In the fall, the archdiocese asked McDonagh to find an apartment because the hotel bills had mounted. In the one-bedroom Brockton apartment, there's mismatched furniture borrowed from parishioners, an unmade bed, and a refrigerator full of takeout containers, along with a few cans of Miller Lite. The books on his shelf range from ''Betrayal: The Crisis in the Catholic Church'' to ''The Parables of Peanuts.'' On a yellow legal pad, he had scrawled a homily titled ''Lessons Learned.''

Three weeks ago, McDonagh was called to a meeting with Bishop Richard Lennon, Law's temporary successor. The priest was nervous; he'd had no indication of which way the investigation was going. ''I was either going to be restored or looking for a job.'' After some small talk, Lennon told him that the review board had found the allegation unsubstantiated. According to canon law, the complainant had 10 more days to appeal the decision to the archdiocese and 15 days to appeal it to Rome. She did neither.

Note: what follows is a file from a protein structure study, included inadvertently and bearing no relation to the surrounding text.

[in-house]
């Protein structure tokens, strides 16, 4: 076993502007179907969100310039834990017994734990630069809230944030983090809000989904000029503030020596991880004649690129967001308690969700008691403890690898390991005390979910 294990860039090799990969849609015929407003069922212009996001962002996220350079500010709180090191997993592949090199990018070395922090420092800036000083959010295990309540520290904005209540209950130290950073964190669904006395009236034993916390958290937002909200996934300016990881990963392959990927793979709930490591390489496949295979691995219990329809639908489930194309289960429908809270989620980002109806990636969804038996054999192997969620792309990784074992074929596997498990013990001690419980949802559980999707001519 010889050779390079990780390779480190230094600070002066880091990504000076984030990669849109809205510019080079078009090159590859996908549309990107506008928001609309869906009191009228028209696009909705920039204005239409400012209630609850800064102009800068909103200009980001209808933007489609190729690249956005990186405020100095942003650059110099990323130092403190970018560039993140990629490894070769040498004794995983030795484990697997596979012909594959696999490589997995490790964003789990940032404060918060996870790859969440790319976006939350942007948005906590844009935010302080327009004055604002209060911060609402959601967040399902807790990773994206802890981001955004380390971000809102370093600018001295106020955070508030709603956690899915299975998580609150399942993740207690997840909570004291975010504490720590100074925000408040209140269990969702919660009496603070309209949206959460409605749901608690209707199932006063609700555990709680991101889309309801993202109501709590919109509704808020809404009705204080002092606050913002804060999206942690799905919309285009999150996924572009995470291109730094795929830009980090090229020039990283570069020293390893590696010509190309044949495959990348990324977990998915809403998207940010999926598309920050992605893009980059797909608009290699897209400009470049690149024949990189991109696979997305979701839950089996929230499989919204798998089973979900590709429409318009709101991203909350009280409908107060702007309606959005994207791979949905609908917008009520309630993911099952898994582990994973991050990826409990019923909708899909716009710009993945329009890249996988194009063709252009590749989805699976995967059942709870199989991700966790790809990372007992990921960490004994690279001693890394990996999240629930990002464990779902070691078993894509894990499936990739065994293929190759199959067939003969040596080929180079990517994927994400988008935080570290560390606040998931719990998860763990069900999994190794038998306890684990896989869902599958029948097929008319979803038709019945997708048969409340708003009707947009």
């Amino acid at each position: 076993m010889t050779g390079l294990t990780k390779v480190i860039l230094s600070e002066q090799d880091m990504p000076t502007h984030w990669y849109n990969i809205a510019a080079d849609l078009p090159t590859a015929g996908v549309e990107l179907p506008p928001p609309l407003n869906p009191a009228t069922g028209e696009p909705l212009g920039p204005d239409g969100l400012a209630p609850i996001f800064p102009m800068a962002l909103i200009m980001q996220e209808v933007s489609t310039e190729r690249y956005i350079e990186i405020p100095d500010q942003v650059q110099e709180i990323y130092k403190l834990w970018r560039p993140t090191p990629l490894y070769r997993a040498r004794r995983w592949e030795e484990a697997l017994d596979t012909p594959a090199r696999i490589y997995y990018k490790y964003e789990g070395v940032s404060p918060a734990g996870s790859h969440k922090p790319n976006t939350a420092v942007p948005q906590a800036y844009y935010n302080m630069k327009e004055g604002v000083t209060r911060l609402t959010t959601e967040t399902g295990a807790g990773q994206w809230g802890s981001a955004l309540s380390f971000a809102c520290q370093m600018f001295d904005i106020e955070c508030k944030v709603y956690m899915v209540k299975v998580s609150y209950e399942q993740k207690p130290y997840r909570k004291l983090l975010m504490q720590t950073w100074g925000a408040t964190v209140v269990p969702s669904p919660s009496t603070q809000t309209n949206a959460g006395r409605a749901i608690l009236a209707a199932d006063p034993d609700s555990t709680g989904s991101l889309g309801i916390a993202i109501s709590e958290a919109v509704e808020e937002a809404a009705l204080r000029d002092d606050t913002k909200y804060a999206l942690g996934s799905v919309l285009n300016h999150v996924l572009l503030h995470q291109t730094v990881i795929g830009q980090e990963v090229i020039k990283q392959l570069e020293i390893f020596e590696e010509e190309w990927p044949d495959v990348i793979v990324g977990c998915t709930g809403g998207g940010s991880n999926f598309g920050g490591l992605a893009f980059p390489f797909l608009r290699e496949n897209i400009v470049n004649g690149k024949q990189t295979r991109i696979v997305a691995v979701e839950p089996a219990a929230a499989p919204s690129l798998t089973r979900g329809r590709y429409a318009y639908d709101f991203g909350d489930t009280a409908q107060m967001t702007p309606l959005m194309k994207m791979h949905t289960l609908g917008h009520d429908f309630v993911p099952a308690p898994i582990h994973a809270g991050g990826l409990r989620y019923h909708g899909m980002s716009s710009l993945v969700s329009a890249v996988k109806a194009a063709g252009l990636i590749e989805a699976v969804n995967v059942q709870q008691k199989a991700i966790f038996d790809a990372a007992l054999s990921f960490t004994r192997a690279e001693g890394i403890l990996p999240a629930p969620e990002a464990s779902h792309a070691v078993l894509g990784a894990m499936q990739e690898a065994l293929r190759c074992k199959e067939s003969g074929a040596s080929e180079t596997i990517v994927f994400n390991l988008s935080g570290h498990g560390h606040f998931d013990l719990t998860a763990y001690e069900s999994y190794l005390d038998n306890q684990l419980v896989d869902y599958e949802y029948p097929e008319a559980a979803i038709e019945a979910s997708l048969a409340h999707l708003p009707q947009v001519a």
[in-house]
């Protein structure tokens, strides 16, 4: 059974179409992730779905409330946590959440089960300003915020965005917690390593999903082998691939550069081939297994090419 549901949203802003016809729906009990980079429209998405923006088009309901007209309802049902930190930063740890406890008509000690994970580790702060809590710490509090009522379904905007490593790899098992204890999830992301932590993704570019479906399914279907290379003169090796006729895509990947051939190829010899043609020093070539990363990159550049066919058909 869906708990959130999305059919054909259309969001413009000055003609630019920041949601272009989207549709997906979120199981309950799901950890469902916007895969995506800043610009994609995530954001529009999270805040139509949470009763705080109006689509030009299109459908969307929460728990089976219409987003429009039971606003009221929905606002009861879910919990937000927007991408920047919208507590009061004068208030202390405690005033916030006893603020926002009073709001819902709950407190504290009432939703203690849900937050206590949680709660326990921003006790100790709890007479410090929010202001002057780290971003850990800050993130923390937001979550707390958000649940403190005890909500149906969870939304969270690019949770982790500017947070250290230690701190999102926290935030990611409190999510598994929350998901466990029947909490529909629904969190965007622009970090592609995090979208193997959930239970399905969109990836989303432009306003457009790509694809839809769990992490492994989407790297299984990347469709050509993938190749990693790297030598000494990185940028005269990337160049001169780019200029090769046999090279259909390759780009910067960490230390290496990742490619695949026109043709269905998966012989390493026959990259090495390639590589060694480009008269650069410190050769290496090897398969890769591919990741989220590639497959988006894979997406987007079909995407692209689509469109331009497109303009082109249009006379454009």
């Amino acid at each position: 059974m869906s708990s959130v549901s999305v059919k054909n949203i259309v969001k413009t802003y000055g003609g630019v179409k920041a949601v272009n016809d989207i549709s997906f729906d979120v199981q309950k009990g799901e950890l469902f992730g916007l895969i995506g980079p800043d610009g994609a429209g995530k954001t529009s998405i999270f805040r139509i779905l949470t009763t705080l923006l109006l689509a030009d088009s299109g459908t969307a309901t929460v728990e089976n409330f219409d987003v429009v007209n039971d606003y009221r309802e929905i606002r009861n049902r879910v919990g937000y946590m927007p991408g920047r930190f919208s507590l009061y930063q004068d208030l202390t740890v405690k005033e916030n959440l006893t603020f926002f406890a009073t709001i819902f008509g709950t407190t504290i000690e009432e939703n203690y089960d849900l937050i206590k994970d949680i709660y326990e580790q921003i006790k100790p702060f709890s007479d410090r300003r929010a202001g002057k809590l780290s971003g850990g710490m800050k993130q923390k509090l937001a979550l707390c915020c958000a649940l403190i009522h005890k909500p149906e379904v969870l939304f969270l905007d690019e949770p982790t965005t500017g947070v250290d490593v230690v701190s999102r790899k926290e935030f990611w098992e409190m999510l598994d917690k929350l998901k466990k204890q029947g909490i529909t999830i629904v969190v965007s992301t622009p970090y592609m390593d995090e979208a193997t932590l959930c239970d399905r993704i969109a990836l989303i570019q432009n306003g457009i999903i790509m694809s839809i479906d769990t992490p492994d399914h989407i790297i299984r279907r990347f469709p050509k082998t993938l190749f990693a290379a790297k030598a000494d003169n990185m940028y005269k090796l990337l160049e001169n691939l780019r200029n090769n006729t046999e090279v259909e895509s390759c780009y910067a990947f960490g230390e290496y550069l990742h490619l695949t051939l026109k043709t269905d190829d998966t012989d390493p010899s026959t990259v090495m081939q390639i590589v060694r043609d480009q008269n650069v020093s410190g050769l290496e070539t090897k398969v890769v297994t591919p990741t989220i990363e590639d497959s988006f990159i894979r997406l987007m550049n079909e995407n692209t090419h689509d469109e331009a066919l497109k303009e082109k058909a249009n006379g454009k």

A decree restored McDonagh to active ministry on Feb. 14 -- 41 years to the day that he had been ordained. McDonagh expressed joy in his restoration, but there was one more thing he had to do: renew the vows of obedience that he had broken with Law. He knelt before Lennon, put his hands in the bishop's, and pledged obedience.

McDonagh will move back into the rectory at the end of the month, when his apartment lease expires. He will continue the Sunday night prayer vigils held for him: From now on, they will pray for people hurt by the scandal. They will give thanks for the restoration of St. Ann's. And they will pray for the family who accused McDonagh. ''I'm praying for them,'' he said, ''that whatever hurt they are experiencing, they may find the peace the world cannot give.''

This story ran on page D1 of the Boston Globe on 2/20/2003.